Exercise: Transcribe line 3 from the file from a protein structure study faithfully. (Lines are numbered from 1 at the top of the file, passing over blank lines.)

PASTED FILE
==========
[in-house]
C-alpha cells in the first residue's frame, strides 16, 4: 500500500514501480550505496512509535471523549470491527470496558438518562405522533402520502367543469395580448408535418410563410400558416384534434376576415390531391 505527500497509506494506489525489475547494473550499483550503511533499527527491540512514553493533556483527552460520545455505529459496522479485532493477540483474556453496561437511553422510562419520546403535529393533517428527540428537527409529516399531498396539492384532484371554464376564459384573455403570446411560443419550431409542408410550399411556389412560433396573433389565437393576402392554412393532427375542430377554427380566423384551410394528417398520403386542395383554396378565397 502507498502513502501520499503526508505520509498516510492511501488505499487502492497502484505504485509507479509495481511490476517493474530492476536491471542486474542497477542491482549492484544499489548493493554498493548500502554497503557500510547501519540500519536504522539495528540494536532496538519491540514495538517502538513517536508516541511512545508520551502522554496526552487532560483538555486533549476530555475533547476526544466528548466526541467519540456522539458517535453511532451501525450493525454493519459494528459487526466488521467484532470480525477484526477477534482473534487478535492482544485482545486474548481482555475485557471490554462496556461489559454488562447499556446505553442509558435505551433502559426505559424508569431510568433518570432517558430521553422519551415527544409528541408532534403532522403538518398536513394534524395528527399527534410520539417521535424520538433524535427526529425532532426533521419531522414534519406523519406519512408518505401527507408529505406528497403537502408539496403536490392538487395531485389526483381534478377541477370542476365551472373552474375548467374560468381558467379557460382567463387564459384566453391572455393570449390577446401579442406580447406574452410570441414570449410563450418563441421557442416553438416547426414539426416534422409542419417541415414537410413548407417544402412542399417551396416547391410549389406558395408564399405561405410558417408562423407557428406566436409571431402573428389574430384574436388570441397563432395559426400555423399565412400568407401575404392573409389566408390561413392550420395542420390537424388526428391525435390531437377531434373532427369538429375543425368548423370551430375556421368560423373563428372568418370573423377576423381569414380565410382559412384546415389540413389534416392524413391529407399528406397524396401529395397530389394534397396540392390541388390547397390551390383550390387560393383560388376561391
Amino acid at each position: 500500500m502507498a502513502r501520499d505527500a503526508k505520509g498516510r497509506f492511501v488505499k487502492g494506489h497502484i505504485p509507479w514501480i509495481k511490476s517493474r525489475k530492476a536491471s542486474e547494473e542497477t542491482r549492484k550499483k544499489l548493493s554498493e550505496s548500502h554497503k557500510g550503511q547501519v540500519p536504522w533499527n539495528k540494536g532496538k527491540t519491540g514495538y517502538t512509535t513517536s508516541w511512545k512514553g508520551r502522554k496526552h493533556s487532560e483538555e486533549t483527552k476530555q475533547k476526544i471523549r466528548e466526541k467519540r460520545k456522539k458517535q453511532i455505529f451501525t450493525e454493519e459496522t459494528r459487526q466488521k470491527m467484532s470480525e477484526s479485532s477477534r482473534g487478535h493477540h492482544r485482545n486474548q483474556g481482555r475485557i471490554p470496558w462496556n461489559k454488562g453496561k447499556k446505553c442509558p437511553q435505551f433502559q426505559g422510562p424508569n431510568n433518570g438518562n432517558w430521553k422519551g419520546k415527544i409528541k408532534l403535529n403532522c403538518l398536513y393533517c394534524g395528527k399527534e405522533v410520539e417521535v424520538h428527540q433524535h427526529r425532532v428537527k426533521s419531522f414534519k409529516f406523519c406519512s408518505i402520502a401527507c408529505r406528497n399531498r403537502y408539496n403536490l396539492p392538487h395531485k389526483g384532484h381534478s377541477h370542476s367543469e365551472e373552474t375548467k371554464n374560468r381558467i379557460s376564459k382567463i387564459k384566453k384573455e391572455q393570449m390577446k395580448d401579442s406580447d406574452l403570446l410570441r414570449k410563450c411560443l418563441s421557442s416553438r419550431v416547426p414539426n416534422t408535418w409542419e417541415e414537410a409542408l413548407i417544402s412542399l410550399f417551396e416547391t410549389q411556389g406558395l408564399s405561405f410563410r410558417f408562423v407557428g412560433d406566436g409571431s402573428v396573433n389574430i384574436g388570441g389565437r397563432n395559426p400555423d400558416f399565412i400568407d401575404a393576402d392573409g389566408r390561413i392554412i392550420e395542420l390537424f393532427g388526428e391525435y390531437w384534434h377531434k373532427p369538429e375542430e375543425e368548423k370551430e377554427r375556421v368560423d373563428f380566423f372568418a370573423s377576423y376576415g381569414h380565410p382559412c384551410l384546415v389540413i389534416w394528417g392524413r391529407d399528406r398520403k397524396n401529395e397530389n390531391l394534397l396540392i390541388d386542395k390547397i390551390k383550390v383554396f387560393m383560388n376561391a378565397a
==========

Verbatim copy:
Amino acid at each position: 500500500m502507498a502513502r501520499d505527500a503526508k505520509g498516510r497509506f492511501v488505499k487502492g494506489h497502484i505504485p509507479w514501480i509495481k511490476s517493474r525489475k530492476a536491471s542486474e547494473e542497477t542491482r549492484k550499483k544499489l548493493s554498493e550505496s548500502h554497503k557500510g550503511q547501519v540500519p536504522w533499527n539495528k540494536g532496538k527491540t519491540g514495538y517502538t512509535t513517536s508516541w511512545k512514553g508520551r502522554k496526552h493533556s487532560e483538555e486533549t483527552k476530555q475533547k476526544i471523549r466528548e466526541k467519540r460520545k456522539k458517535q453511532i455505529f451501525t450493525e454493519e459496522t459494528r459487526q466488521k470491527m467484532s470480525e477484526s479485532s477477534r482473534g487478535h493477540h492482544r485482545n486474548q483474556g481482555r475485557i471490554p470496558w462496556n461489559k454488562g453496561k447499556k446505553c442509558p437511553q435505551f433502559q426505559g422510562p424508569n431510568n433518570g438518562n432517558w430521553k422519551g419520546k415527544i409528541k408532534l403535529n403532522c403538518l398536513y393533517c394534524g395528527k399527534e405522533v410520539e417521535v424520538h428527540q433524535h427526529r425532532v428537527k426533521s419531522f414534519k409529516f406523519c406519512s408518505i402520502a401527507c408529505r406528497n399531498r403537502y408539496n403536490l396539492p392538487h395531485k389526483g384532484h381534478s377541477h370542476s367543469e365551472e373552474t375548467k371554464n374560468r381558467i379557460s376564459k382567463i387564459k384566453k384573455e391572455q393570449m390577446k395580448d401579442s406580447d406574452l403570446l410570441r414570449k410563450c411560443l418563441s421557442s416553438r419550431v416547426p414539426n416534422t408535418w409542419e417541415e414537410a409542408l413548407i417544402s412542399l410550399f417551396e416547391t410549389q411556389g406558395l408564399s405561405f410563410r410558417f408562423v407557428g412560433d406566436g409571431s402573428v396573433n389574430i384574436g388570441g389565437r397563432n395559426p400555423d400558416f399565412i400568407d401575404a393576402d392573409g389566408r390561413i392554412i392550420e395542420l390537424f393532427g388526428e391525435y390531437w384534434h377531434k373532427p369538429e375542430e375543425e368548423k370551430e377554427r375556421v368560423d373563428f380566423f372568418a370573423s377576423y376576415g381569414h380565410p382559412c384551410l384546415v389540413i389534416w394528417g392524413r391529407d399528406r398520403k397524396n401529395e397530389n390531391l394534397l396540392i390541388d386542395k390547397i390551390k383550390v383554396f387560393m383560388n376561391a378565397a